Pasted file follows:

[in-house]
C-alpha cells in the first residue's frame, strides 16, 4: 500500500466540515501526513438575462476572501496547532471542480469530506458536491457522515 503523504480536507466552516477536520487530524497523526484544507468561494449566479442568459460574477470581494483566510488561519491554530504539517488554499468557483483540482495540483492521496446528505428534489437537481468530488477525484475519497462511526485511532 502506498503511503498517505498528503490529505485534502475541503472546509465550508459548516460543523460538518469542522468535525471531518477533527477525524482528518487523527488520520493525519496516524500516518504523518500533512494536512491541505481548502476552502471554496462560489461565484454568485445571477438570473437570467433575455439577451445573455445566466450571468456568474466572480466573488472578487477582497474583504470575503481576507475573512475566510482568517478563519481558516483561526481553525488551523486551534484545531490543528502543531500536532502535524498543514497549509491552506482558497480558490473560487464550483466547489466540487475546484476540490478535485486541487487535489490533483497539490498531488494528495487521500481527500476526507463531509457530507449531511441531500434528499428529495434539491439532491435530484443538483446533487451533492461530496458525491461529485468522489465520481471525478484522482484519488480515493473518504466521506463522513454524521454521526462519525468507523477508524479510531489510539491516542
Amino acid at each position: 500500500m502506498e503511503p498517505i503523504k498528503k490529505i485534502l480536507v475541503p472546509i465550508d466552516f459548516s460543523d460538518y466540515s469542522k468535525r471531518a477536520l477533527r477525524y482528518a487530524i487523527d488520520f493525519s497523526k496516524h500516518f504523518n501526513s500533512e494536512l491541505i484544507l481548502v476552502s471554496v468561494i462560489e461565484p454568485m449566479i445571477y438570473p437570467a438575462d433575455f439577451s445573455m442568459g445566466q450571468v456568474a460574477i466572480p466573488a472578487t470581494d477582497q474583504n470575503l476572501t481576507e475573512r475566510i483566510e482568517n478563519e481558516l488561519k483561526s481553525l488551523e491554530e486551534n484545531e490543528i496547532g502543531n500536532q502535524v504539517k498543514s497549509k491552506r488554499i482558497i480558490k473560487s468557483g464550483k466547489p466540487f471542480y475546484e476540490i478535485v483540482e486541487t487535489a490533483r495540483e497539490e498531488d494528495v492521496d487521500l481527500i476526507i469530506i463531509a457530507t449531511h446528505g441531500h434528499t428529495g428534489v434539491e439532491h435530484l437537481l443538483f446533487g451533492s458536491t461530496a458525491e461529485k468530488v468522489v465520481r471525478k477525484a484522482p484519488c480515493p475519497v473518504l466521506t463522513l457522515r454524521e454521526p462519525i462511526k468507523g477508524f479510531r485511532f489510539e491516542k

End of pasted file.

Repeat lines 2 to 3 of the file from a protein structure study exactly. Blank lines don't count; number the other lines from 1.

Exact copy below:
C-alpha cells in the first residue's frame, strides 16, 4: 500500500466540515501526513438575462476572501496547532471542480469530506458536491457522515 503523504480536507466552516477536520487530524497523526484544507468561494449566479442568459460574477470581494483566510488561519491554530504539517488554499468557483483540482495540483492521496446528505428534489437537481468530488477525484475519497462511526485511532 502506498503511503498517505498528503490529505485534502475541503472546509465550508459548516460543523460538518469542522468535525471531518477533527477525524482528518487523527488520520493525519496516524500516518504523518500533512494536512491541505481548502476552502471554496462560489461565484454568485445571477438570473437570467433575455439577451445573455445566466450571468456568474466572480466573488472578487477582497474583504470575503481576507475573512475566510482568517478563519481558516483561526481553525488551523486551534484545531490543528502543531500536532502535524498543514497549509491552506482558497480558490473560487464550483466547489466540487475546484476540490478535485486541487487535489490533483497539490498531488494528495487521500481527500476526507463531509457530507449531511441531500434528499428529495434539491439532491435530484443538483446533487451533492461530496458525491461529485468522489465520481471525478484522482484519488480515493473518504466521506463522513454524521454521526462519525468507523477508524479510531489510539491516542
Amino acid at each position: 500500500m502506498e503511503p498517505i503523504k498528503k490529505i485534502l480536507v475541503p472546509i465550508d466552516f459548516s460543523d460538518y466540515s469542522k468535525r471531518a477536520l477533527r477525524y482528518a487530524i487523527d488520520f493525519s497523526k496516524h500516518f504523518n501526513s500533512e494536512l491541505i484544507l481548502v476552502s471554496v468561494i462560489e461565484p454568485m449566479i445571477y438570473p437570467a438575462d433575455f439577451s445573455m442568459g445566466q450571468v456568474a460574477i466572480p466573488a472578487t470581494d477582497q474583504n470575503l476572501t481576507e475573512r475566510i483566510e482568517n478563519e481558516l488561519k483561526s481553525l488551523e491554530e486551534n484545531e490543528i496547532g502543531n500536532q502535524v504539517k498543514s497549509k491552506r488554499i482558497i480558490k473560487s468557483g464550483k466547489p466540487f471542480y475546484e476540490i478535485v483540482e486541487t487535489a490533483r495540483e497539490e498531488d494528495v492521496d487521500l481527500i476526507i469530506i463531509a457530507t449531511h446528505g441531500h434528499t428529495g428534489v434539491e439532491h435530484l437537481l443538483f446533487g451533492s458536491t461530496a458525491e461529485k468530488v468522489v465520481r471525478k477525484a484522482p484519488c480515493p475519497v473518504l466521506t463522513l457522515r454524521e454521526p462519525i462511526k468507523g477508524f479510531r485511532f489510539e491516542k